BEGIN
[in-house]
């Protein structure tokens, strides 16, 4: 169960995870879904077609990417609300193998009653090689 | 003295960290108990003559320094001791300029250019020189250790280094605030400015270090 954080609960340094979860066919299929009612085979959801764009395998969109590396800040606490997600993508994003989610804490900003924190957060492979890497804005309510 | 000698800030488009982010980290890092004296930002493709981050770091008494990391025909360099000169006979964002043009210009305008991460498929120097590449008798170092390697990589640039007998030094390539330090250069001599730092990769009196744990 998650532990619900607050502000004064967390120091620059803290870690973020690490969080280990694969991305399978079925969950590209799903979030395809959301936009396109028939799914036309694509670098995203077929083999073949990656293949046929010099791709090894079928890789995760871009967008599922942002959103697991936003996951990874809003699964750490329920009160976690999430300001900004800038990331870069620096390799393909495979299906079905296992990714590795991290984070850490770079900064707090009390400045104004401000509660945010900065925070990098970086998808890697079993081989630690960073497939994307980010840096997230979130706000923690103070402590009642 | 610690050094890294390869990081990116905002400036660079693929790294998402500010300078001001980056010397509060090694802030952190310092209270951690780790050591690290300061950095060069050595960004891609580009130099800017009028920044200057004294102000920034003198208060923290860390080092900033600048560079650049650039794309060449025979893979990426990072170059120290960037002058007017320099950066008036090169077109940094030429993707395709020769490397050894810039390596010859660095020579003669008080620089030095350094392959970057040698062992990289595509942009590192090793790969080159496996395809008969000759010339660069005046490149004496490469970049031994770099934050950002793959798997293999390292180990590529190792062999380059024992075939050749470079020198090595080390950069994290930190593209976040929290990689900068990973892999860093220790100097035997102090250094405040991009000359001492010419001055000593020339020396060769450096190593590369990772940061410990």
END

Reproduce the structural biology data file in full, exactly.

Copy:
[in-house]
């Protein structure tokens, strides 16, 4: 169960995870879904077609990417609300193998009653090689 | 003295960290108990003559320094001791300029250019020189250790280094605030400015270090 954080609960340094979860066919299929009612085979959801764009395998969109590396800040606490997600993508994003989610804490900003924190957060492979890497804005309510 | 000698800030488009982010980290890092004296930002493709981050770091008494990391025909360099000169006979964002043009210009305008991460498929120097590449008798170092390697990589640039007998030094390539330090250069001599730092990769009196744990 998650532990619900607050502000004064967390120091620059803290870690973020690490969080280990694969991305399978079925969950590209799903979030395809959301936009396109028939799914036309694509670098995203077929083999073949990656293949046929010099791709090894079928890789995760871009967008599922942002959103697991936003996951990874809003699964750490329920009160976690999430300001900004800038990331870069620096390799393909495979299906079905296992990714590795991290984070850490770079900064707090009390400045104004401000509660945010900065925070990098970086998808890697079993081989630690960073497939994307980010840096997230979130706000923690103070402590009642 | 610690050094890294390869990081990116905002400036660079693929790294998402500010300078001001980056010397509060090694802030952190310092209270951690780790050591690290300061950095060069050595960004891609580009130099800017009028920044200057004294102000920034003198208060923290860390080092900033600048560079650049650039794309060449025979893979990426990072170059120290960037002058007017320099950066008036090169077109940094030429993707395709020769490397050894810039390596010859660095020579003669008080620089030095350094392959970057040698062992990289595509942009590192090793790969080159496996395809008969000759010339660069005046490149004496490469970049031994770099934050950002793959798997293999390292180990590529190792062999380059024992075939050749470079020198090595080390950069994290930190593209976040929290990689900068990973892999860093220790100097035997102090250094405040991009000359001492010419001055000593020339020396060769450096190593590369990772940061410990």